Krzyzewski has evolved as a game coach by gleaning knowledge from his staff. The zone he threw at Spain that led to Durant’s two pivotal blocked shots came directly from Jim Boeheim, though Krzyzewski has traditionally abhorred playing zone. Though neither of his teams currently employ it, Krzyzewski has dabbled in a Mike D’Antoni style offense in the past, and probably will again with the arrival of Kyrie Irving to Duke.

I used to think of Coach K as an unparalleled program builder, but just an above-average but flawed game coach. But after coaching the best players in the world and working with some brilliant basketball minds, I now see him as a notch below Phil Jackson and on par with Doc Rivers and Pat Riley – simply put, one of the greatest coaches in the world at any level.


I don’t know if Team USA will actually win the World Championships – though Spain’s loss to France certainly helps – but I don’t think it’s explicitly the point. The media snarks who are gleefully calling this idiotic names such as the B-Deem Team – Chris Sheridan comes to mind – don’t get that the World Championships is not their main focus.

I consider the WC akin to the lead-up races Lance Armstrong would ride in during the run-up to the Tour De France, like the Giro d’Italia. Armstrong expected to compete, but didn’t even actually expect to win. He wanted to see what worked, what didn’t, gauge his preparedness and see which domestiques he could count on.

Not playing for France: Parker, Turiaf, Thierry Henry I’m not saying that Krzyzewski and Team USA don’t want to win the first United States WC title since 1994; they’re obviously not playing to lose. But without James, Bryant, Wade and the rest, this is not nearly the caliber of squad you’ll see in two years in London. The point of this summer is to get the future of USA Basketball – Durant, Steph Curry, Derrick Rose, etc. – experience with international ball, while discerning who’ll be pivotal going forward.

And I mean, they have at least a decent chance to win. It’s not like other countries have their “A Team” going either. France doesn’t have Tony Parker or even Ronny Turiaf. Germany doesn’t have Dirk Nowitzki, Spain only has one Gasol and Jose Calderon is hurt. Yao Ming is trying to play again period, and Argentina doesn’t have Manu Ginobili or Andres Nocioni.

I’m just saying that to judge this U.S. team solely on their immediate results without considering the long-term goals of the program is foolish. Does anyone remember that a loaded Team USA finished merely third in the World Championships four years ago?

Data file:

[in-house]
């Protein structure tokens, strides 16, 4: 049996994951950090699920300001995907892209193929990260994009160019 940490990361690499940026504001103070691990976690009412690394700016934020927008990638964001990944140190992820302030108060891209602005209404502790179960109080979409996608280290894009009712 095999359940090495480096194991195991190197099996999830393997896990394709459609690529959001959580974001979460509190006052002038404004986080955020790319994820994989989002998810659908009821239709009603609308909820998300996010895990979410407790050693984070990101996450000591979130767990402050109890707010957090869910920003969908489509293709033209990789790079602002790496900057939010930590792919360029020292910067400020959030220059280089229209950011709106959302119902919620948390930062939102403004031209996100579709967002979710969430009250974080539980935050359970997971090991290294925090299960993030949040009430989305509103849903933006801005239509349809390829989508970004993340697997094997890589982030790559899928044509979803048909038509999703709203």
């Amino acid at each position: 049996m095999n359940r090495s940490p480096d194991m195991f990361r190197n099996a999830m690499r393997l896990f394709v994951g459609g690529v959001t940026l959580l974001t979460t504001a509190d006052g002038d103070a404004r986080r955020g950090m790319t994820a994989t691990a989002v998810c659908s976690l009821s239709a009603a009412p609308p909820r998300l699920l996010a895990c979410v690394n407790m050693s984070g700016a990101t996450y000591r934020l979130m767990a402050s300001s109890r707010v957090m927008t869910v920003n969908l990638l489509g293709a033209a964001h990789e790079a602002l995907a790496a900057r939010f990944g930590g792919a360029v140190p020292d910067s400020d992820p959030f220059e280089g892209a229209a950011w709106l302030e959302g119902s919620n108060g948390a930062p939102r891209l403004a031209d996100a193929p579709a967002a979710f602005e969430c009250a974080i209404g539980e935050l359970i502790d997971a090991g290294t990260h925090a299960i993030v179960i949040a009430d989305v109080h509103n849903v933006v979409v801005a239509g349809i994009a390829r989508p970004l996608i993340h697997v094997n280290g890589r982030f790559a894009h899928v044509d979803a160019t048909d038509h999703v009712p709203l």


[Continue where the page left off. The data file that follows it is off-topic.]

Of course not, since they won Gold at the Olympics.


One of my favorite parts of international ball is getting to see players I don’t often get to watch. I just finished watching new Knick Timofey Mozgov’s Russia team defeat former Knick Renaldo Balkman and Puerto Rico. Obviously, I need more hobbies.

Regardless, the real treat is watching Spanish point guard Ricky Rubio, the much-hyped 19-year-old phenom who looks like a Jonas Brother with a touch of Steve Nash on the court. The surprise to me

Like any player with a modicum of hype, you get people saying he’s not for real, presumably to be contrarians. While watching him against the United States in last week’s exhibition, I saw people on Twitter saying that he’d be an average NBA player at best, which is a preposterous notion.

I wonder if most of them have actually seen him play. I’m not saying he’s Steve Nash out there – he is, after all, 19 – but he has exemplary court vision, runs a nice fast break and has a decent jump shot. But what will ultimately make him special is his stellar on-ball defense – he doesn’t look overmatched against older, presumably stronger players.

I realize Spain lost to France today in a fairly large upset, which was mostly because they were abused down low and couldn’t hit free throws. It doesn’t change my opinion of Rubio, who impressed me yet again with a solid court presence and excellent passing.

I understand the temptation to resist anyone as hyped as Rubio has been. But that shouldn’t get in the way of judging someone on their merits. Rubio is still a teenager. In his early 20’s, he’ll be a superb NBA player. And when he fully grows into his skin, he’ll be at least a Top 5 NBA point guard. Adjust your opinions accordingly.